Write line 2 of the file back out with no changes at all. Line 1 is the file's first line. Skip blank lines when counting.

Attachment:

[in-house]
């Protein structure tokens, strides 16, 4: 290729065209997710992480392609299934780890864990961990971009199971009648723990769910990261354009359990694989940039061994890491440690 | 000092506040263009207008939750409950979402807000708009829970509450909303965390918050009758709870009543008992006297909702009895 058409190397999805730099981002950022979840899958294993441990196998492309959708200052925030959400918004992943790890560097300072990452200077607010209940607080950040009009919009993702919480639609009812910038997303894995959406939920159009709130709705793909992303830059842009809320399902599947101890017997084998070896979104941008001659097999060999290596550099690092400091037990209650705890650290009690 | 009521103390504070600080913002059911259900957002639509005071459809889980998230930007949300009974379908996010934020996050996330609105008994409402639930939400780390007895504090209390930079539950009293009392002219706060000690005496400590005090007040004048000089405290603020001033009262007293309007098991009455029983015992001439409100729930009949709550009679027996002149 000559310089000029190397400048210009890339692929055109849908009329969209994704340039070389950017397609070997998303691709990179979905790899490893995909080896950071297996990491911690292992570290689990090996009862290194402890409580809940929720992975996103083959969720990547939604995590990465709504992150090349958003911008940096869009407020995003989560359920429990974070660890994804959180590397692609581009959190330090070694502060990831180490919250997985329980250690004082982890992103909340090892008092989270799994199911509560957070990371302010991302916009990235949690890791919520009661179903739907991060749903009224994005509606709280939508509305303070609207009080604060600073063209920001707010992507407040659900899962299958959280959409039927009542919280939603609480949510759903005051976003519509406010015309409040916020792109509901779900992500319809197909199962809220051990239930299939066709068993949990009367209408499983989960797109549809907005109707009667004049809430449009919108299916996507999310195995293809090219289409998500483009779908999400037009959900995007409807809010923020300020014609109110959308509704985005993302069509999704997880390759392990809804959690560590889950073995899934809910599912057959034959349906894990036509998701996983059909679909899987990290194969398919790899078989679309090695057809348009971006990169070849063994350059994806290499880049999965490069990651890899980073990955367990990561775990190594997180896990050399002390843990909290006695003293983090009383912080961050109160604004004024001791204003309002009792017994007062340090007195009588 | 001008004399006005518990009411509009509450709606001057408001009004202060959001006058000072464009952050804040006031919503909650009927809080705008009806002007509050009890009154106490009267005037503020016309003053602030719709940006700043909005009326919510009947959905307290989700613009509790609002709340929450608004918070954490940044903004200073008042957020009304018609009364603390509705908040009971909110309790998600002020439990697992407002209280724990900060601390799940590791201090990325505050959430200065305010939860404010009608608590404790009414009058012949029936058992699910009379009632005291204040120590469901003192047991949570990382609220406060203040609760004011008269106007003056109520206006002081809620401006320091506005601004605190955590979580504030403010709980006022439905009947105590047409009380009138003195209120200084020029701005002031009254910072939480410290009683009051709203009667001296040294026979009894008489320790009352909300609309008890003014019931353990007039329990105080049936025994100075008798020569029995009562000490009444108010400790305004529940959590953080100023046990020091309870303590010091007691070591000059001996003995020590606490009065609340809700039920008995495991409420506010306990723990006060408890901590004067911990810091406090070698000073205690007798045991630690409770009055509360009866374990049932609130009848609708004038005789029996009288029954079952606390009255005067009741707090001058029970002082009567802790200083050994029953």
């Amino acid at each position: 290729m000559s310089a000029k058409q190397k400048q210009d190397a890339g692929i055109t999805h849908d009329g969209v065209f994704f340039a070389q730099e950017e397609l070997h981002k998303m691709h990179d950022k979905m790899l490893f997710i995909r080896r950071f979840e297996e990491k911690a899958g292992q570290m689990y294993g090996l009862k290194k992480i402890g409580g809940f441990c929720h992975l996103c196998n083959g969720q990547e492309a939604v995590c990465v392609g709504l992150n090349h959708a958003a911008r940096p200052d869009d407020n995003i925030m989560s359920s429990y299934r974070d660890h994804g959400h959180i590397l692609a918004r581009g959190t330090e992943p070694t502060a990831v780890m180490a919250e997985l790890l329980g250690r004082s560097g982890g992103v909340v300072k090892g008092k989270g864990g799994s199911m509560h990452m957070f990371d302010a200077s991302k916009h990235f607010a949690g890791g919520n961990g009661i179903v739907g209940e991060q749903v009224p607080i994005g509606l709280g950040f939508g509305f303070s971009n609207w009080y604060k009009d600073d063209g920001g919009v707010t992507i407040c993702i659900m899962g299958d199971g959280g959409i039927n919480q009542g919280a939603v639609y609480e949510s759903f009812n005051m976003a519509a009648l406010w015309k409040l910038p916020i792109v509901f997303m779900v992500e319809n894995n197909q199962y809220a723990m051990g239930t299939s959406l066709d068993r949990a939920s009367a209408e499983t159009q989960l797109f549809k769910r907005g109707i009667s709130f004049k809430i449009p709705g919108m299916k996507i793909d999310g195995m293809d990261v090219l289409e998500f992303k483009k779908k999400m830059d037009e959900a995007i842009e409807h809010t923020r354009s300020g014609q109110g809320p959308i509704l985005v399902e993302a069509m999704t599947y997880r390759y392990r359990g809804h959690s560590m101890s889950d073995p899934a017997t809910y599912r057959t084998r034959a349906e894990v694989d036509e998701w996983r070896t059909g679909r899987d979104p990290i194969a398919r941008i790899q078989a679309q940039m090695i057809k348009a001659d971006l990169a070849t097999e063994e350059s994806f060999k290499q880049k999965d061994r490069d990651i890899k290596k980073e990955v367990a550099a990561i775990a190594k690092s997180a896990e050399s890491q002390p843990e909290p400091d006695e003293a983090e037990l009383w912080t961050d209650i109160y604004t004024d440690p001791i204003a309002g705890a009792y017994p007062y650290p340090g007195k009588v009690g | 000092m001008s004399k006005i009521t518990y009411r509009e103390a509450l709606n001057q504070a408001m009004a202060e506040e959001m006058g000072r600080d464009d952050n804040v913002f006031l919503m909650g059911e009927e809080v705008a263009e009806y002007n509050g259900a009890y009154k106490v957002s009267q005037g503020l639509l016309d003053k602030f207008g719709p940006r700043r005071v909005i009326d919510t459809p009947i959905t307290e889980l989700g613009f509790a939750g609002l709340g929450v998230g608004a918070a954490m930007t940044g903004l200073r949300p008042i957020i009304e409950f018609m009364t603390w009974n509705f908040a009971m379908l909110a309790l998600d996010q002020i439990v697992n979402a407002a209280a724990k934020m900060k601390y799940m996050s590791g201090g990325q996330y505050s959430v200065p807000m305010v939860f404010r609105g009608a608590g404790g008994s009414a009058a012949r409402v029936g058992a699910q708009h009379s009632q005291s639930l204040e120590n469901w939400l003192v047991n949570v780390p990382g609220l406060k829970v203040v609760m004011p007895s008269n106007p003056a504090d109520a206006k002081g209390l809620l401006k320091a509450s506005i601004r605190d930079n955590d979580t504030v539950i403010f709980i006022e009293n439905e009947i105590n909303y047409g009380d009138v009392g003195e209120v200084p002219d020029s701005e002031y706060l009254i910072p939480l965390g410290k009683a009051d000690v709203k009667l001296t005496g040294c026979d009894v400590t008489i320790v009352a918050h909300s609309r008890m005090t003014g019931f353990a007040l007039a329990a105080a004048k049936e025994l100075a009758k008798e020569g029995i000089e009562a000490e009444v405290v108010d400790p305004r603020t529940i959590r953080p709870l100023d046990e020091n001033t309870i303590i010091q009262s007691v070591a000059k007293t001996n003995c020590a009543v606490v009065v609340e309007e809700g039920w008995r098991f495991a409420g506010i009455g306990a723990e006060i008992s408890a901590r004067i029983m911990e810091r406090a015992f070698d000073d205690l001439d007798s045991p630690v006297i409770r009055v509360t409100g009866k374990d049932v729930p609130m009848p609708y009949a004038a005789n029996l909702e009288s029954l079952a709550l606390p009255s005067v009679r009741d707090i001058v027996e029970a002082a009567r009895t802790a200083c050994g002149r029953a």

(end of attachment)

């Protein structure tokens, strides 16, 4: 290729065209997710992480392609299934780890864990961990971009199971009648723990769910990261354009359990694989940039061994890491440690 | 000092506040263009207008939750409950979402807000708009829970509450909303965390918050009758709870009543008992006297909702009895 058409190397999805730099981002950022979840899958294993441990196998492309959708200052925030959400918004992943790890560097300072990452200077607010209940607080950040009009919009993702919480639609009812910038997303894995959406939920159009709130709705793909992303830059842009809320399902599947101890017997084998070896979104941008001659097999060999290596550099690092400091037990209650705890650290009690 | 009521103390504070600080913002059911259900957002639509005071459809889980998230930007949300009974379908996010934020996050996330609105008994409402639930939400780390007895504090209390930079539950009293009392002219706060000690005496400590005090007040004048000089405290603020001033009262007293309007098991009455029983015992001439409100729930009949709550009679027996002149 000559310089000029190397400048210009890339692929055109849908009329969209994704340039070389950017397609070997998303691709990179979905790899490893995909080896950071297996990491911690292992570290689990090996009862290194402890409580809940929720992975996103083959969720990547939604995590990465709504992150090349958003911008940096869009407020995003989560359920429990974070660890994804959180590397692609581009959190330090070694502060990831180490919250997985329980250690004082982890992103909340090892008092989270799994199911509560957070990371302010991302916009990235949690890791919520009661179903739907991060749903009224994005509606709280939508509305303070609207009080604060600073063209920001707010992507407040659900899962299958959280959409039927009542919280939603609480949510759903005051976003519509406010015309409040916020792109509901779900992500319809197909199962809220051990239930299939066709068993949990009367209408499983989960797109549809907005109707009667004049809430449009919108299916996507999310195995293809090219289409998500483009779908999400037009959900995007409807809010923020300020014609109110959308509704985005993302069509999704997880390759392990809804959690560590889950073995899934809910599912057959034959349906894990036509998701996983059909679909899987990290194969398919790899078989679309090695057809348009971006990169070849063994350059994806290499880049999965490069990651890899980073990955367990990561775990190594997180896990050399002390843990909290006695003293983090009383912080961050109160604004004024001791204003309002009792017994007062340090007195009588 | 001008004399006005518990009411509009509450709606001057408001009004202060959001006058000072464009952050804040006031919503909650009927809080705008009806002007509050009890009154106490009267005037503020016309003053602030719709940006700043909005009326919510009947959905307290989700613009509790609002709340929450608004918070954490940044903004200073008042957020009304018609009364603390509705908040009971909110309790998600002020439990697992407002209280724990900060601390799940590791201090990325505050959430200065305010939860404010009608608590404790009414009058012949029936058992699910009379009632005291204040120590469901003192047991949570990382609220406060203040609760004011008269106007003056109520206006002081809620401006320091506005601004605190955590979580504030403010709980006022439905009947105590047409009380009138003195209120200084020029701005002031009254910072939480410290009683009051709203009667001296040294026979009894008489320790009352909300609309008890003014019931353990007039329990105080049936025994100075008798020569029995009562000490009444108010400790305004529940959590953080100023046990020091309870303590010091007691070591000059001996003995020590606490009065609340809700039920008995495991409420506010306990723990006060408890901590004067911990810091406090070698000073205690007798045991630690409770009055509360009866374990049932609130009848609708004038005789029996009288029954079952606390009255005067009741707090001058029970002082009567802790200083050994029953």